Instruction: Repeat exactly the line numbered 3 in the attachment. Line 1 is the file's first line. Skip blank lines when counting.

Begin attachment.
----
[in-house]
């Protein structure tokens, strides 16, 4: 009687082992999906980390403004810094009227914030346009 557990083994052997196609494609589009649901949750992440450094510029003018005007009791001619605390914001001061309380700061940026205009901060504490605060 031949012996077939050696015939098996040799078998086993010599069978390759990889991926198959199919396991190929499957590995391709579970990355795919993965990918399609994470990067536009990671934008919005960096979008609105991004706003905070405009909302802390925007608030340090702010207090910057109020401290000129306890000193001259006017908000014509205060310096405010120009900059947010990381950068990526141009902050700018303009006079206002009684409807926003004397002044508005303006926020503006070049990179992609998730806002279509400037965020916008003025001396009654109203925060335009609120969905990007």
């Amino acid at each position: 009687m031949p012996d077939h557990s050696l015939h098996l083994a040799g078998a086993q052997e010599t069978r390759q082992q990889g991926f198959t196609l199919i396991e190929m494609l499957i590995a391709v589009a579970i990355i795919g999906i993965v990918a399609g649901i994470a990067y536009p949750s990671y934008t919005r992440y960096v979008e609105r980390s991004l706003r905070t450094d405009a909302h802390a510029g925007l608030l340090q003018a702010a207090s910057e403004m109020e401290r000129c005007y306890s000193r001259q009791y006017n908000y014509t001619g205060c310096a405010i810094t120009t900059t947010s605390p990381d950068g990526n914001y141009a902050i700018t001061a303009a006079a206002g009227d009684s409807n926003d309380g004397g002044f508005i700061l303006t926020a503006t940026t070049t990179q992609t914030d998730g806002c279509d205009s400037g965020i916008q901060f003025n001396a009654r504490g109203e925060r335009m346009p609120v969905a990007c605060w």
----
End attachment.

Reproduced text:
């Amino acid at each position: 009687m031949p012996d077939h557990s050696l015939h098996l083994a040799g078998a086993q052997e010599t069978r390759q082992q990889g991926f198959t196609l199919i396991e190929m494609l499957i590995a391709v589009a579970i990355i795919g999906i993965v990918a399609g649901i994470a990067y536009p949750s990671y934008t919005r992440y960096v979008e609105r980390s991004l706003r905070t450094d405009a909302h802390a510029g925007l608030l340090q003018a702010a207090s910057e403004m109020e401290r000129c005007y306890s000193r001259q009791y006017n908000y014509t001619g205060c310096a405010i810094t120009t900059t947010s605390p990381d950068g990526n914001y141009a902050i700018t001061a303009a006079a206002g009227d009684s409807n926003d309380g004397g002044f508005i700061l303006t926020a503006t940026t070049t990179q992609t914030d998730g806002c279509d205009s400037g965020i916008q901060f003025n001396a009654r504490g109203e925060r335009m346009p609120v969905a990007c605060w």